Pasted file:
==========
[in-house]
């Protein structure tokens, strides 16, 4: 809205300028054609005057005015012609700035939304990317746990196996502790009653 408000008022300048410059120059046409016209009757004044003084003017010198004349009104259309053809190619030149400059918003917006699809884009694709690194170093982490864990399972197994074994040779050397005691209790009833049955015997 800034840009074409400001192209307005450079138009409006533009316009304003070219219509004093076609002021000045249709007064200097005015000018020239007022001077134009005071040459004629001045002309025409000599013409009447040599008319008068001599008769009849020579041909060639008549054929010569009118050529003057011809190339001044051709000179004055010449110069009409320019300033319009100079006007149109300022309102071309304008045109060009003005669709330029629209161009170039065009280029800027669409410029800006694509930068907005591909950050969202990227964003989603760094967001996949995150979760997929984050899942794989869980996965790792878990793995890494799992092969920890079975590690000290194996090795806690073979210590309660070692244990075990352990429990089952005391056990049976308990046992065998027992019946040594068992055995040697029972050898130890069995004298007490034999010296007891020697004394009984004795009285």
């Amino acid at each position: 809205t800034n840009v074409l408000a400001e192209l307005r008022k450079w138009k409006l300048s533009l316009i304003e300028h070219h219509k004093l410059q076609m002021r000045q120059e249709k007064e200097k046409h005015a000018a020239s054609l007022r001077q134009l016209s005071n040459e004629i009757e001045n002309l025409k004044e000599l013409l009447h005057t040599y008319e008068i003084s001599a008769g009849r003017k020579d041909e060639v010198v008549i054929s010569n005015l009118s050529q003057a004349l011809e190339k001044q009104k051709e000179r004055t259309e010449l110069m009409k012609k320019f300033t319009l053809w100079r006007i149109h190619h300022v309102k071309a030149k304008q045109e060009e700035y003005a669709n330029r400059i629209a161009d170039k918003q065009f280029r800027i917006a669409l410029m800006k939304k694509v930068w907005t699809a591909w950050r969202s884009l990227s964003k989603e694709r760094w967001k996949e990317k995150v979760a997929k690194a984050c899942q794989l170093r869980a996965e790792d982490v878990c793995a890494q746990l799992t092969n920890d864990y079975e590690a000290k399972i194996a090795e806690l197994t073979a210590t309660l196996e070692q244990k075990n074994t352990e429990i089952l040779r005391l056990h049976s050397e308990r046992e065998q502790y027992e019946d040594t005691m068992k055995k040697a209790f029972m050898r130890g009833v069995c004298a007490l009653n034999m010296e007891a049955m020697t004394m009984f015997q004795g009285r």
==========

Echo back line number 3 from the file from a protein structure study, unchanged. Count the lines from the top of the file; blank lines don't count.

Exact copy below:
């Amino acid at each position: 809205t800034n840009v074409l408000a400001e192209l307005r008022k450079w138009k409006l300048s533009l316009i304003e300028h070219h219509k004093l410059q076609m002021r000045q120059e249709k007064e200097k046409h005015a000018a020239s054609l007022r001077q134009l016209s005071n040459e004629i009757e001045n002309l025409k004044e000599l013409l009447h005057t040599y008319e008068i003084s001599a008769g009849r003017k020579d041909e060639v010198v008549i054929s010569n005015l009118s050529q003057a004349l011809e190339k001044q009104k051709e000179r004055t259309e010449l110069m009409k012609k320019f300033t319009l053809w100079r006007i149109h190619h300022v309102k071309a030149k304008q045109e060009e700035y003005a669709n330029r400059i629209a161009d170039k918003q065009f280029r800027i917006a669409l410029m800006k939304k694509v930068w907005t699809a591909w950050r969202s884009l990227s964003k989603e694709r760094w967001k996949e990317k995150v979760a997929k690194a984050c899942q794989l170093r869980a996965e790792d982490v878990c793995a890494q746990l799992t092969n920890d864990y079975e590690a000290k399972i194996a090795e806690l197994t073979a210590t309660l196996e070692q244990k075990n074994t352990e429990i089952l040779r005391l056990h049976s050397e308990r046992e065998q502790y027992e019946d040594t005691m068992k055995k040697a209790f029972m050898r130890g009833v069995c004298a007490l009653n034999m010296e007891a049955m020697t004394m009984f015997q004795g009285r």